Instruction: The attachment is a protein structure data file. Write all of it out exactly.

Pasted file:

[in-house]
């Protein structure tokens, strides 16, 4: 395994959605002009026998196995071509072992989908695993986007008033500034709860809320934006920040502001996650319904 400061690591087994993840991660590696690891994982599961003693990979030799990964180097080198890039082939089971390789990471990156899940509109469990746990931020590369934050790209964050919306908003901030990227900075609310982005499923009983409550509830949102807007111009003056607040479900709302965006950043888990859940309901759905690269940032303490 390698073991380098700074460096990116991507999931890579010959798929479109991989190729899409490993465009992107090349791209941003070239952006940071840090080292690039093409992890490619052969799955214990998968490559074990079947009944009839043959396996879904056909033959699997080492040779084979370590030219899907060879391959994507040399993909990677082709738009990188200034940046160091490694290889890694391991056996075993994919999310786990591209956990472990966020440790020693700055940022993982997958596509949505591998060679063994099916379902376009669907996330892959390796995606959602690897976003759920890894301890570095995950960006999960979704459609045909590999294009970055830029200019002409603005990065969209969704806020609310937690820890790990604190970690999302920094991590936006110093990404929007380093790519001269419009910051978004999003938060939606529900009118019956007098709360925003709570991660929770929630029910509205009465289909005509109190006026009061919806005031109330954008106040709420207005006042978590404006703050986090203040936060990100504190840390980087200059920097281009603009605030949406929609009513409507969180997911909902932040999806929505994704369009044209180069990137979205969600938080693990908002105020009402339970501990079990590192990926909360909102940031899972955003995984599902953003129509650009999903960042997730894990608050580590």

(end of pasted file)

[in-house]
């Protein structure tokens, strides 16, 4: 395994959605002009026998196995071509072992989908695993986007008033500034709860809320934006920040502001996650319904 400061690591087994993840991660590696690891994982599961003693990979030799990964180097080198890039082939089971390789990471990156899940509109469990746990931020590369934050790209964050919306908003901030990227900075609310982005499923009983409550509830949102807007111009003056607040479900709302965006950043888990859940309901759905690269940032303490 390698073991380098700074460096990116991507999931890579010959798929479109991989190729899409490993465009992107090349791209941003070239952006940071840090080292690039093409992890490619052969799955214990998968490559074990079947009944009839043959396996879904056909033959699997080492040779084979370590030219899907060879391959994507040399993909990677082709738009990188200034940046160091490694290889890694391991056996075993994919999310786990591209956990472990966020440790020693700055940022993982997958596509949505591998060679063994099916379902376009669907996330892959390796995606959602690897976003759920890894301890570095995950960006999960979704459609045909590999294009970055830029200019002409603005990065969209969704806020609310937690820890790990604190970690999302920094991590936006110093990404929007380093790519001269419009910051978004999003938060939606529900009118019956007098709360925003709570991660929770929630029910509205009465289909005509109190006026009061919806005031109330954008106040709420207005006042978590404006703050986090203040936060990100504190840390980087200059920097281009603009605030949406929609009513409507969180997911909902932040999806929505994704369009044209180069990137979205969600938080693990908002105020009402339970501990079990590192990926909360909102940031899972955003995984599902953003129509650009999903960042997730894990608050580590």